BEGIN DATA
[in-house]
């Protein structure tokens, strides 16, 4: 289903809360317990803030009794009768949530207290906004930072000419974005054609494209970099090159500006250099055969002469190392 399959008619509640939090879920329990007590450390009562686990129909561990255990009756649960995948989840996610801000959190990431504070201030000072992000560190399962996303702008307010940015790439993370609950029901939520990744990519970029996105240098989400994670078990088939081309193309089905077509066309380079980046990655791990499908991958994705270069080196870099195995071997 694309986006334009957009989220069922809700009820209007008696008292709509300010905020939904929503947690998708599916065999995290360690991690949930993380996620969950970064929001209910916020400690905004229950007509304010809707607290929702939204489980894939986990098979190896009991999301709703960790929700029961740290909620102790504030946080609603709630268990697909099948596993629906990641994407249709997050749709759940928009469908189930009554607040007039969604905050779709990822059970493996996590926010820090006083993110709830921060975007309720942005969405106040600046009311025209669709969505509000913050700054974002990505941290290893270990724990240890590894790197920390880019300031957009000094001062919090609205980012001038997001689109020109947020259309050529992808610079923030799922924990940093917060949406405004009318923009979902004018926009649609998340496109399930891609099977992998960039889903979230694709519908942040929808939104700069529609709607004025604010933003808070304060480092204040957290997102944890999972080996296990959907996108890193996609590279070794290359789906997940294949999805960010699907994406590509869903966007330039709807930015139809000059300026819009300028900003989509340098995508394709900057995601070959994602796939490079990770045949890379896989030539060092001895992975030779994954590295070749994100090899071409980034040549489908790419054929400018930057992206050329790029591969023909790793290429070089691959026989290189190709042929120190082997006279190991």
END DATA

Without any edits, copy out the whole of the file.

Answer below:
[in-house]
């Protein structure tokens, strides 16, 4: 289903809360317990803030009794009768949530207290906004930072000419974005054609494209970099090159500006250099055969002469190392 399959008619509640939090879920329990007590450390009562686990129909561990255990009756649960995948989840996610801000959190990431504070201030000072992000560190399962996303702008307010940015790439993370609950029901939520990744990519970029996105240098989400994670078990088939081309193309089905077509066309380079980046990655791990499908991958994705270069080196870099195995071997 694309986006334009957009989220069922809700009820209007008696008292709509300010905020939904929503947690998708599916065999995290360690991690949930993380996620969950970064929001209910916020400690905004229950007509304010809707607290929702939204489980894939986990098979190896009991999301709703960790929700029961740290909620102790504030946080609603709630268990697909099948596993629906990641994407249709997050749709759940928009469908189930009554607040007039969604905050779709990822059970493996996590926010820090006083993110709830921060975007309720942005969405106040600046009311025209669709969505509000913050700054974002990505941290290893270990724990240890590894790197920390880019300031957009000094001062919090609205980012001038997001689109020109947020259309050529992808610079923030799922924990940093917060949406405004009318923009979902004018926009649609998340496109399930891609099977992998960039889903979230694709519908942040929808939104700069529609709607004025604010933003808070304060480092204040957290997102944890999972080996296990959907996108890193996609590279070794290359789906997940294949999805960010699907994406590509869903966007330039709807930015139809000059300026819009300028900003989509340098995508394709900057995601070959994602796939490079990770045949890379896989030539060092001895992975030779994954590295070749994100090899071409980034040549489908790419054929400018930057992206050329790029591969023909790793290429070089691959026989290189190709042929120190082997006279190991």